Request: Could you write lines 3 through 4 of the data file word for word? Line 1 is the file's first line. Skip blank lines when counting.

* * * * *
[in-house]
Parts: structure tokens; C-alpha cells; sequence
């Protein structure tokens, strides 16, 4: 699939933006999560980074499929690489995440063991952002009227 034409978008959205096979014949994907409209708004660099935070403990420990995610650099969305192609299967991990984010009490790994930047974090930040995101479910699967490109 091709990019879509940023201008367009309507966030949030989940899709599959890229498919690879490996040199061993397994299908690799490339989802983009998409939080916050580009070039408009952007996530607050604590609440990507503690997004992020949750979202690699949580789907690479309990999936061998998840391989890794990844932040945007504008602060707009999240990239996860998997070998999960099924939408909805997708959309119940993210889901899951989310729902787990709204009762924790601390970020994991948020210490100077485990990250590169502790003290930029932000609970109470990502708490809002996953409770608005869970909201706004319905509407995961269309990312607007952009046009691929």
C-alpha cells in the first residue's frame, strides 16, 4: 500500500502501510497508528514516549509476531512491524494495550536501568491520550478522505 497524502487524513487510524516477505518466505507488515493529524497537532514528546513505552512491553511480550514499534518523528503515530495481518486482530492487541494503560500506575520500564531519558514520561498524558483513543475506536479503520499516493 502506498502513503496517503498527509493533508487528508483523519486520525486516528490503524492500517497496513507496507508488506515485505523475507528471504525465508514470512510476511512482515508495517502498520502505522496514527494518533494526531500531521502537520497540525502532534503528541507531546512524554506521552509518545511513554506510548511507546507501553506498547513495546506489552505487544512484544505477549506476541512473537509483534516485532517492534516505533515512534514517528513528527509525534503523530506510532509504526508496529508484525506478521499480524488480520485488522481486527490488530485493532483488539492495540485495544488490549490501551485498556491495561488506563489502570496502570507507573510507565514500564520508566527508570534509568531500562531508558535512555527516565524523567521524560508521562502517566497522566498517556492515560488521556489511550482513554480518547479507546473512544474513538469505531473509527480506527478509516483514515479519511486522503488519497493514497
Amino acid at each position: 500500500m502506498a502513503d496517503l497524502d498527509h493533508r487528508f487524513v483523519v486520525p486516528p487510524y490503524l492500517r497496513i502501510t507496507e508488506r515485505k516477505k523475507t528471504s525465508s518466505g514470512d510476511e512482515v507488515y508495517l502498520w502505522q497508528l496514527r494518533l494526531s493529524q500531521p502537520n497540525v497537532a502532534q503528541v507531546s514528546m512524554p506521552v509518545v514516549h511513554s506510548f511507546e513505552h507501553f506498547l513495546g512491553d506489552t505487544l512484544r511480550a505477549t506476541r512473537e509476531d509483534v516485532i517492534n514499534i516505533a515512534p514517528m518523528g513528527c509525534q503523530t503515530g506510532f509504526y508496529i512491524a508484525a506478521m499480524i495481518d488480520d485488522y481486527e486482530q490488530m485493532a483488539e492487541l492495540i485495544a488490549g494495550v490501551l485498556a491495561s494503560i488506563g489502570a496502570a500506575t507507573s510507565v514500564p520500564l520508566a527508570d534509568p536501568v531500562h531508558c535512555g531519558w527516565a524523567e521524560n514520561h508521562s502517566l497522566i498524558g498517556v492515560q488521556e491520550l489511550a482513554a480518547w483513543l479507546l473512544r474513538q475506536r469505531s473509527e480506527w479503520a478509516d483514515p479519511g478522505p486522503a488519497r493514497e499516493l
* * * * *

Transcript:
């Protein structure tokens, strides 16, 4: 699939933006999560980074499929690489995440063991952002009227 034409978008959205096979014949994907409209708004660099935070403990420990995610650099969305192609299967991990984010009490790994930047974090930040995101479910699967490109 091709990019879509940023201008367009309507966030949030989940899709599959890229498919690879490996040199061993397994299908690799490339989802983009998409939080916050580009070039408009952007996530607050604590609440990507503690997004992020949750979202690699949580789907690479309990999936061998998840391989890794990844932040945007504008602060707009999240990239996860998997070998999960099924939408909805997708959309119940993210889901899951989310729902787990709204009762924790601390970020994991948020210490100077485990990250590169502790003290930029932000609970109470990502708490809002996953409770608005869970909201706004319905509407995961269309990312607007952009046009691929």
C-alpha cells in the first residue's frame, strides 16, 4: 500500500502501510497508528514516549509476531512491524494495550536501568491520550478522505 497524502487524513487510524516477505518466505507488515493529524497537532514528546513505552512491553511480550514499534518523528503515530495481518486482530492487541494503560500506575520500564531519558514520561498524558483513543475506536479503520499516493 502506498502513503496517503498527509493533508487528508483523519486520525486516528490503524492500517497496513507496507508488506515485505523475507528471504525465508514470512510476511512482515508495517502498520502505522496514527494518533494526531500531521502537520497540525502532534503528541507531546512524554506521552509518545511513554506510548511507546507501553506498547513495546506489552505487544512484544505477549506476541512473537509483534516485532517492534516505533515512534514517528513528527509525534503523530506510532509504526508496529508484525506478521499480524488480520485488522481486527490488530485493532483488539492495540485495544488490549490501551485498556491495561488506563489502570496502570507507573510507565514500564520508566527508570534509568531500562531508558535512555527516565524523567521524560508521562502517566497522566498517556492515560488521556489511550482513554480518547479507546473512544474513538469505531473509527480506527478509516483514515479519511486522503488519497493514497